The capability for expansive tumor growth is described as a key hallmark of cancer. Discovering the mechanisms driving this proliferative capacity could advance new targeted therapies to inhibit tumor growth, recurrence, and metastasis. With the aim of identifying new components of the regulatory circuit driving tumor growth, we studied the role of Chaperonin-Containing TCP1 (CCT or TRiC) in promoting breast cancer. CCT is a cytosolic protein folding macromolecular complex composed of eight subunits (CCT1-8) that interacts and assists in the folding of a number of substrates including oncoproteins and mutated tumor suppressors. Recent findings from our lab and others revealed that the second subunit, CCT2, is specifically upregulated and causes uncontrolled growth in breast cancer as shown by CCT2 overexpression and depletion studies. In 3D and 2D cultures of luminal A breast cancer cells, T47D and MCF-7, CCT2 overexpression promoted the formation of tumor-like spheroids, increased cell proliferation, and cell cycle progression, and promoted anchorage-independent growth. Importantly, CCT2 gene expression correlated with increased levels of cell cycle promoting genes like MYC, CCND1 (cyclin D1), and CDKN2 (CDK2) and potentially could serve as a hub for converging pro-tumor cell signaling pathways. These findings led to the premise that the upregulation of CCT2 expression in cancer cells could be triggered by stress conditions such as uncontrolled growth in nutrient-poor in vivo conditions. In support, depletion of CCT2 by 40-50% did not affect luminal A breast cancer cells grown in unstressed, nutrient-rich cell culture conditions but did inhibit in vivo tumor growth of metastatic breast cancer cells in mice. Hence, we investigated whether increased CCT2 could be linked to other stress conditions such as those that result in the development of drug resistance to cancer therapies. Inhibitors of the cell cycle mediators, CDK4/6, such as Palbociclib, show significant patient benefit that is offset by the eventual development of resistance. To determine whether CCT2 could have a role in promoting resistance to CDK4/6 inhibition, we treated control and CCT2-overexpressing T47D and MCF-7 cells with Palbociclib. We noted that CCT2-overexpressing cells displayed increased resistance to Palbociclib as compared to control cells and upon long-term culture with Palbociclib recovered faster, with two-four fold increases in cell number after 30 days. These cells retained increased proliferative capacity after treatment cessation, and, in response to Palbociclib treatment, increased CCT2 levels beyond that observed in basal cultures. This increase in CCT2 gene expression correlated with increases in CCND1 and CDKN2, which suggests a possible compensatory mechanism that enables resistance to CDK4/6 inhibition. These findings do not rule other cell cycle independent compensatory pathways such as increased metabolic activity that bears further study. Our findings suggest that CCT2 may be selectively increased in cancer cells in response to stress conditions and, thereby, has an important role in supporting uncontrolled growth in cancer progression and promoting drug resistance. CCT2 could thus serve as a prognostic and therapeutic target for multi- targeted inhibition that would overcome drug resistance and enhance patient treatment outcomes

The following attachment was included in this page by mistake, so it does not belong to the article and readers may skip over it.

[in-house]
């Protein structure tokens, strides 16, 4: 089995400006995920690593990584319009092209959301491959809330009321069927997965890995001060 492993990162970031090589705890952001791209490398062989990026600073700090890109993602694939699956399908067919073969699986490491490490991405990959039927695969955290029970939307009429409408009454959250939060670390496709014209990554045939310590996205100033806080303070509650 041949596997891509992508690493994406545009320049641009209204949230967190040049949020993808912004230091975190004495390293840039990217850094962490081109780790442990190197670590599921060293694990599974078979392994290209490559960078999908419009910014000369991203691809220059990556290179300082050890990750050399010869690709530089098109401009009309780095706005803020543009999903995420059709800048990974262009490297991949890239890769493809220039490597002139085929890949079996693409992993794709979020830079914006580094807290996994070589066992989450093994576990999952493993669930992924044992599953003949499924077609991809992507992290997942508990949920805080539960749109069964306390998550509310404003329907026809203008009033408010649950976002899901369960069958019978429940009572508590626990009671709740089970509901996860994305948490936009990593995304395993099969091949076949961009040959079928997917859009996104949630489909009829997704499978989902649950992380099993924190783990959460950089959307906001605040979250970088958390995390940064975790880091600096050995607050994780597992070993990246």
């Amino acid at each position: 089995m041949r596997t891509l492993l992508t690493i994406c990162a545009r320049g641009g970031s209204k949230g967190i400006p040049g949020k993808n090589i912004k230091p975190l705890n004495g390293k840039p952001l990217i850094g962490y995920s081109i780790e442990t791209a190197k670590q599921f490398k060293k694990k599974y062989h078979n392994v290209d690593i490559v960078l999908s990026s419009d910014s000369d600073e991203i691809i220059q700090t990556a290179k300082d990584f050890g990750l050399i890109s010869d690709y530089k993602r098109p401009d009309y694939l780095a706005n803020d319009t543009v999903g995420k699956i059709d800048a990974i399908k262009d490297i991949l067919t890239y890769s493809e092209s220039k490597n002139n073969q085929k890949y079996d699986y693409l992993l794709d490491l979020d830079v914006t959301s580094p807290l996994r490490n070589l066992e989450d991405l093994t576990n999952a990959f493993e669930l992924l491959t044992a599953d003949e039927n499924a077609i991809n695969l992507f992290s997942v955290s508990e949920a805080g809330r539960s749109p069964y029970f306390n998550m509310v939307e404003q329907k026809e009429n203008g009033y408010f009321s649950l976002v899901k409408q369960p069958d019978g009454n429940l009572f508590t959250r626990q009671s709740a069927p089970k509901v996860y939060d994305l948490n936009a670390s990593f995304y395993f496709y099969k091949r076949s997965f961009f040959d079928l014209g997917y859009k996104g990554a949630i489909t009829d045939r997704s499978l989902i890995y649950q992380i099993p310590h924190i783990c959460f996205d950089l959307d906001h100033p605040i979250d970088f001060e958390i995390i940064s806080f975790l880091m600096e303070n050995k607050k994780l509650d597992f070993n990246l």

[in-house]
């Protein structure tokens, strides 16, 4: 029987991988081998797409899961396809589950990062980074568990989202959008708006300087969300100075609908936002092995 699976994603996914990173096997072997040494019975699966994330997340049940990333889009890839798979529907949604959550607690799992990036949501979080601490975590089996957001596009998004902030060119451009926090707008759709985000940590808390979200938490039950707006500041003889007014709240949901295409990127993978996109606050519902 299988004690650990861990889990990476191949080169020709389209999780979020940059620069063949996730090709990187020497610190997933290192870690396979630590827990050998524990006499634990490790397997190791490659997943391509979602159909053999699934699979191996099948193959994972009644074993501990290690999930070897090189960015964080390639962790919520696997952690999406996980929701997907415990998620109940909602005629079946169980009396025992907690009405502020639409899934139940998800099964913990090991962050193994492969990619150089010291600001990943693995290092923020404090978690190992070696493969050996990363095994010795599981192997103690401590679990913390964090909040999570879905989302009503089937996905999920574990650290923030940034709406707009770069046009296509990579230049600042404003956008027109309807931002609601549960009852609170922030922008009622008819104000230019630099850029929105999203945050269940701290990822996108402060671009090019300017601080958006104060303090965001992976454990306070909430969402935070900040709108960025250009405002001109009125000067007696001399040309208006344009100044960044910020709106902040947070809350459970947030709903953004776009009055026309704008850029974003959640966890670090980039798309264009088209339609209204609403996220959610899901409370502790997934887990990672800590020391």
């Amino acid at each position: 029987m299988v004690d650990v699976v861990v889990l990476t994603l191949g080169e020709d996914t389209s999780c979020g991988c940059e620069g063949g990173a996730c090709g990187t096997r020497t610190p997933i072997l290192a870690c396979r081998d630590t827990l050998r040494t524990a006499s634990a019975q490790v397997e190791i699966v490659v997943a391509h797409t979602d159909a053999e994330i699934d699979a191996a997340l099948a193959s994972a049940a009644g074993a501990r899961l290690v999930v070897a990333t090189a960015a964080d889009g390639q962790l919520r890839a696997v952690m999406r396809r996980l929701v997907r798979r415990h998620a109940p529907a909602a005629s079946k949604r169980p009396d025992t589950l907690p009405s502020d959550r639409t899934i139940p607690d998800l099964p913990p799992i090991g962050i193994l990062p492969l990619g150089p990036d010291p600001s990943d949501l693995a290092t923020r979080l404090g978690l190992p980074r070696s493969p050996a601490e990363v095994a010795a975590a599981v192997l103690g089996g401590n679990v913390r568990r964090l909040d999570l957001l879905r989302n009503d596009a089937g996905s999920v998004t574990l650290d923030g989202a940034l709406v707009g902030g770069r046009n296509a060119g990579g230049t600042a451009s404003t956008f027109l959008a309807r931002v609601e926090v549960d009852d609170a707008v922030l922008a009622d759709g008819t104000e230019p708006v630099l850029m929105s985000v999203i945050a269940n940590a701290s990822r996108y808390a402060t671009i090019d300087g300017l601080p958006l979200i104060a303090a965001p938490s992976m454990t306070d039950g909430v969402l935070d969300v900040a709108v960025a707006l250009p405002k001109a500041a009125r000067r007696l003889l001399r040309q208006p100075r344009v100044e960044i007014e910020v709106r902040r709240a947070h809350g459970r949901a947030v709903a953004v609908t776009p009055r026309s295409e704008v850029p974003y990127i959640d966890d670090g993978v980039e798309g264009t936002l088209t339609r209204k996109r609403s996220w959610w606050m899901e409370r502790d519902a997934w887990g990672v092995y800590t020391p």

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Graduation Date





Khaled, Annette


Doctor of Philosophy (Ph.D.)


College of Medicine


Burnett School of Biomedical Sciences

Degree Program

Biomedical Sciences




CFE0009106; DP0026439





Release Date

February 2027

Length of Campus-only Access

5 years

Access Status

Doctoral Dissertation (Campus-only Access)

Restricted to the UCF community until February 2027; it will then be open access.